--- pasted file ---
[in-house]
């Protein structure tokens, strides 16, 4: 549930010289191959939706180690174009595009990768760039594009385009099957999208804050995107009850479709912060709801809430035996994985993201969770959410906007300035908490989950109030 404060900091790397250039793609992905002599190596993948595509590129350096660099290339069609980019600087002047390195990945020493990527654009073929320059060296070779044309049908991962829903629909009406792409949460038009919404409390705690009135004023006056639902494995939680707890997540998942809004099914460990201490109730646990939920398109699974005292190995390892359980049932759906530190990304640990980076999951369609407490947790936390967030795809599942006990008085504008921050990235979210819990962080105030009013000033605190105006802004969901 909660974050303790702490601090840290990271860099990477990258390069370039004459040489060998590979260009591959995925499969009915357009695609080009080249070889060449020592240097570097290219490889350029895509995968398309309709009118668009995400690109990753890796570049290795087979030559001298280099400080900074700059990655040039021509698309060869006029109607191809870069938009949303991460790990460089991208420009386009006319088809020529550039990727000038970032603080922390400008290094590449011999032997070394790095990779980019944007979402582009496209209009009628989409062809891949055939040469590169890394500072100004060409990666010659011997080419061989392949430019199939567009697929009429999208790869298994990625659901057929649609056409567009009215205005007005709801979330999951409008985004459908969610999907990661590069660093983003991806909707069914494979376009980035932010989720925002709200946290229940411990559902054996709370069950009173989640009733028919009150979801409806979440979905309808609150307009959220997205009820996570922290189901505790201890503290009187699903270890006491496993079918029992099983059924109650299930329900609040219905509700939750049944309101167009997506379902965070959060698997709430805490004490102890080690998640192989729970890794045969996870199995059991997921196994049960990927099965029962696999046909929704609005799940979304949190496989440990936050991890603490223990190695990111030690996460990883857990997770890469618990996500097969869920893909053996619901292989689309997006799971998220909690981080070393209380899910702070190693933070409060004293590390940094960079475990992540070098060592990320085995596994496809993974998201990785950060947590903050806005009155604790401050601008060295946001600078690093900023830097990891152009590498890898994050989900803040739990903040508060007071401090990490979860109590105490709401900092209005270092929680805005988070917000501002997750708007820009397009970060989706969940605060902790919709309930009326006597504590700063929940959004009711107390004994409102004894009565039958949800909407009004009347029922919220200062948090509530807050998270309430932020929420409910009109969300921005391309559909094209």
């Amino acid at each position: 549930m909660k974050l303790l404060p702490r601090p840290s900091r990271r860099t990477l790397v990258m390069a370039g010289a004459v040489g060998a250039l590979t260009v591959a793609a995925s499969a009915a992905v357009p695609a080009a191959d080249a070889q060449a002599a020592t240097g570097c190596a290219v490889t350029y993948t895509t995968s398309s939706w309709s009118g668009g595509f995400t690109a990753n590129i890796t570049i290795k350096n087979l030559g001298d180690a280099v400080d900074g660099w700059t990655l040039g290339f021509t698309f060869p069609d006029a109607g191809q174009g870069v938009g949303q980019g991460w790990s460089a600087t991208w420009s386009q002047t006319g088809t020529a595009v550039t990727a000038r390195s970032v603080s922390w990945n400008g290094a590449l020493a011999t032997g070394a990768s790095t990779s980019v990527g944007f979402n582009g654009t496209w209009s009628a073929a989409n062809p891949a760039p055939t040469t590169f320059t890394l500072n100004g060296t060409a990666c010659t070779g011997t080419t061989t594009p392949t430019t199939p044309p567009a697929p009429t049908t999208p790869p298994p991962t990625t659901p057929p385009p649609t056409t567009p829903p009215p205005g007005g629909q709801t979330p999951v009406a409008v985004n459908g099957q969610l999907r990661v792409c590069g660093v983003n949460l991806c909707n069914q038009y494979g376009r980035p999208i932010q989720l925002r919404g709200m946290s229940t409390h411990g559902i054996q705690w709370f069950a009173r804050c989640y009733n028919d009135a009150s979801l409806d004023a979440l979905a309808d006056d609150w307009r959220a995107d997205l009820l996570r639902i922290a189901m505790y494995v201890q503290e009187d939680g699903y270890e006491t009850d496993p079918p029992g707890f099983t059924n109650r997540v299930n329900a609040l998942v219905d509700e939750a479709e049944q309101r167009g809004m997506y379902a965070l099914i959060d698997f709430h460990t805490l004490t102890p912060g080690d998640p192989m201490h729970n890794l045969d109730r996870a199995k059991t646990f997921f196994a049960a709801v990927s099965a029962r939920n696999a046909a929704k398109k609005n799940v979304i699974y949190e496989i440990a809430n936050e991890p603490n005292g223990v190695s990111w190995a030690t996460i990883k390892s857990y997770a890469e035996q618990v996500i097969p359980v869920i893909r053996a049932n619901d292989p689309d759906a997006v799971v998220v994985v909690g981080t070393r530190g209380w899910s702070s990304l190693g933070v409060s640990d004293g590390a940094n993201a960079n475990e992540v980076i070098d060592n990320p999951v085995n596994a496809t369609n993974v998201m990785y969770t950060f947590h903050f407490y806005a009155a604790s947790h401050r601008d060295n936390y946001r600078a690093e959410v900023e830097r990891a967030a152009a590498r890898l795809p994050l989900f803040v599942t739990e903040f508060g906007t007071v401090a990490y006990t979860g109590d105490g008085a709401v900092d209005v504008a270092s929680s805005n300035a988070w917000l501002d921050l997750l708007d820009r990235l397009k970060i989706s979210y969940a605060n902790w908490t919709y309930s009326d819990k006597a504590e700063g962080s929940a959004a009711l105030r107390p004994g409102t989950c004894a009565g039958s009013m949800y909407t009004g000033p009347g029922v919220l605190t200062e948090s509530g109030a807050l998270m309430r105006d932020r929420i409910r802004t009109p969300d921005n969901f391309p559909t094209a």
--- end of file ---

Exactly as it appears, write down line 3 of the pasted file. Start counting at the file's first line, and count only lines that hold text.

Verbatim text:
């Amino acid at each position: 549930m909660k974050l303790l404060p702490r601090p840290s900091r990271r860099t990477l790397v990258m390069a370039g010289a004459v040489g060998a250039l590979t260009v591959a793609a995925s499969a009915a992905v357009p695609a080009a191959d080249a070889q060449a002599a020592t240097g570097c190596a290219v490889t350029y993948t895509t995968s398309s939706w309709s009118g668009g595509f995400t690109a990753n590129i890796t570049i290795k350096n087979l030559g001298d180690a280099v400080d900074g660099w700059t990655l040039g290339f021509t698309f060869p069609d006029a109607g191809q174009g870069v938009g949303q980019g991460w790990s460089a600087t991208w420009s386009q002047t006319g088809t020529a595009v550039t990727a000038r390195s970032v603080s922390w990945n400008g290094a590449l020493a011999t032997g070394a990768s790095t990779s980019v990527g944007f979402n582009g654009t496209w209009s009628a073929a989409n062809p891949a760039p055939t040469t590169f320059t890394l500072n100004g060296t060409a990666c010659t070779g011997t080419t061989t594009p392949t430019t199939p044309p567009a697929p009429t049908t999208p790869p298994p991962t990625t659901p057929p385009p649609t056409t567009p829903p009215p205005g007005g629909q709801t979330p999951v009406a409008v985004n459908g099957q969610l999907r990661v792409c590069g660093v983003n949460l991806c909707n069914q038009y494979g376009r980035p999208i932010q989720l925002r919404g709200m946290s229940t409390h411990g559902i054996q705690w709370f069950a009173r804050c989640y009733n028919d009135a009150s979801l409806d004023a979440l979905a309808d006056d609150w307009r959220a995107d997205l009820l996570r639902i922290a189901m505790y494995v201890q503290e009187d939680g699903y270890e006491t009850d496993p079918p029992g707890f099983t059924n109650r997540v299930n329900a609040l998942v219905d509700e939750a479709e049944q309101r167009g809004m997506y379902a965070l099914i959060d698997f709430h460990t805490l004490t102890p912060g080690d998640p192989m201490h729970n890794l045969d109730r996870a199995k059991t646990f997921f196994a049960a709801v990927s099965a029962r939920n696999a046909a929704k398109k609005n799940v979304i699974y949190e496989i440990a809430n936050e991890p603490n005292g223990v190695s990111w190995a030690t996460i990883k390892s857990y997770a890469e035996q618990v996500i097969p359980v869920i893909r053996a049932n619901d292989p689309d759906a997006v799971v998220v994985v909690g981080t070393r530190g209380w899910s702070s990304l190693g933070v409060s640990d004293g590390a940094n993201a960079n475990e992540v980076i070098d060592n990320p999951v085995n596994a496809t369609n993974v998201m990785y969770t950060f947590h903050f407490y806005a009155a604790s947790h401050r601008d060295n936390y946001r600078a690093e959410v900023e830097r990891a967030a152009a590498r890898l795809p994050l989900f803040v599942t739990e903040f508060g906007t007071v401090a990490y006990t979860g109590d105490g008085a709401v900092d209005v504008a270092s929680s805005n300035a988070w917000l501002d921050l997750l708007d820009r990235l397009k970060i989706s979210y969940a605060n902790w908490t919709y309930s009326d819990k006597a504590e700063g962080s929940a959004a009711l105030r107390p004994g409102t989950c004894a009565g039958s009013m949800y909407t009004g000033p009347g029922v919220l605190t200062e948090s509530g109030a807050l998270m309430r105006d932020r929420i409910r802004t009109p969300d921005n969901f391309p559909t094209a």